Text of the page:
Ramadan is usually a time for spirituality and reflection. I have fond memories of growing up as a child and being in the kitchen with my mother cooking special delicious food that we only ate during the long summer fasts of Ramadan. We would then take the food we cooked to the mosque and share it with the other women and children at Iftar time.
Our local mosque has always welcomed women and children so we were very lucky. My mum created a wonderful festive feeling during Ramadan which has left me with so many heart-warming memories. I have tried to recreate some of these memories and traditions for my own three children, although it isn’t always easy. As an adult I now also associate Ramadan strongly with community and doing good. Ramadan is the time of year when most of us give the most we can to charity. This generosity means that each year British Muslim communities donate millions of pounds to charity during Ramadan.
This year however with the covid-19 crisis impacting the world, and most of us (unless you’re a key worker for example, an NHS staff member or rubbish collector) observing the lockdowns implemented by many countries, I am not sure what this Ramadan is going to bring or indeed what it will be like.
Mosques and madressas are rightly closed during these social distancing measures. This Ramadan we will be staying at home instead of visiting mosques or friends and family. So this year, Ramadan is going to be very different. There will be no large communal Iftars, sharing food, congregational prayers or reading the Qur’an together. The usual charitable functions and fundraising will not happen in the same way either. Many people will also be facing financial hardship in ways they had not experienced before, having found themselves out of work or their businesses collapsing as a result of the coronavirus crisis.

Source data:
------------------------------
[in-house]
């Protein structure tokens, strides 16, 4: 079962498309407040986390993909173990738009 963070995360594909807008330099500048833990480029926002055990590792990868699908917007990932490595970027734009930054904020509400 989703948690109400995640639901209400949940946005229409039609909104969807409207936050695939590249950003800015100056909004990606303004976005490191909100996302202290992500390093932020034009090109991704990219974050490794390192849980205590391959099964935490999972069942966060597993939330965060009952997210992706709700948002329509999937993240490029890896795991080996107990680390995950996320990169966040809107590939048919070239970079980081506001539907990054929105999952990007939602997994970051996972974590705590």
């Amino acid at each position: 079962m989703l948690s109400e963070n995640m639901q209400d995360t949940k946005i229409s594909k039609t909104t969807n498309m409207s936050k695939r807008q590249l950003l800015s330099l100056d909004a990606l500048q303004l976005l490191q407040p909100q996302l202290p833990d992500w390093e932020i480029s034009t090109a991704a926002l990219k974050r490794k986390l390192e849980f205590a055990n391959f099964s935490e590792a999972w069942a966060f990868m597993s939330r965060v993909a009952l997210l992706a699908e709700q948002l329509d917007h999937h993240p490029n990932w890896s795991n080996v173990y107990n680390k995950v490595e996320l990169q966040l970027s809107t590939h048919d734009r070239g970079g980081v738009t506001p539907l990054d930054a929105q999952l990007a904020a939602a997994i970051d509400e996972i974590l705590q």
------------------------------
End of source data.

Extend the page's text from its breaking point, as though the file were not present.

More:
As I write this article it is early April and not yet Ramadan. But we are already seeing the devastating impact of coronavirus on people’s lives. The daily news provides us with updates on the exponentially increasing number of cases and deaths. People in my networks have sadly passed away due to the virus, and many more are experiencing the illness. This infectious disease cruelly and indiscriminately snatches away peoples lives, too early for some. I am left wondering what the world will look like by the end of April when the holy month is due to start.
In this environment, it is natural and normal to feel anxiety. It is probably safe to say that the entire world is feeling anxious and fearful, for their lives, their loved ones and their livelihoods. In the Western or Northern, developed countries we are privileged by living in countries that have some form of healthcare infrastructure, with governments that can potentially support those who have been impacted the most and those most deserving.
However, there are many populations facing hardship that we could not even begin to imagine. To name a couple of examples, there are millions of Syrian refugees in camps in across the Middle East, and there are nearly 900,000 Rohingya refugees in Cox’s Bazaar in Bangladesh. In these camps living conditions are poor and unhygienic, with little or no access to adequate medical aid and it is extremely difficult for any social distancing measures to be implemented, which means that covid-19 is likely to spread very quickly with devastating effects. And when people will fall severely ill there are probably no specialist care units and ventilators to help them recover.
In other countries like India, populations are facing indirect suffering from the impact of the coronavirus crisis. Indian authorities are currently seeking to marginalise and deny their Muslim citizens fundamental human rights, as people are experiencing untold suffering from starvation to increased hatred, bigotry and violence.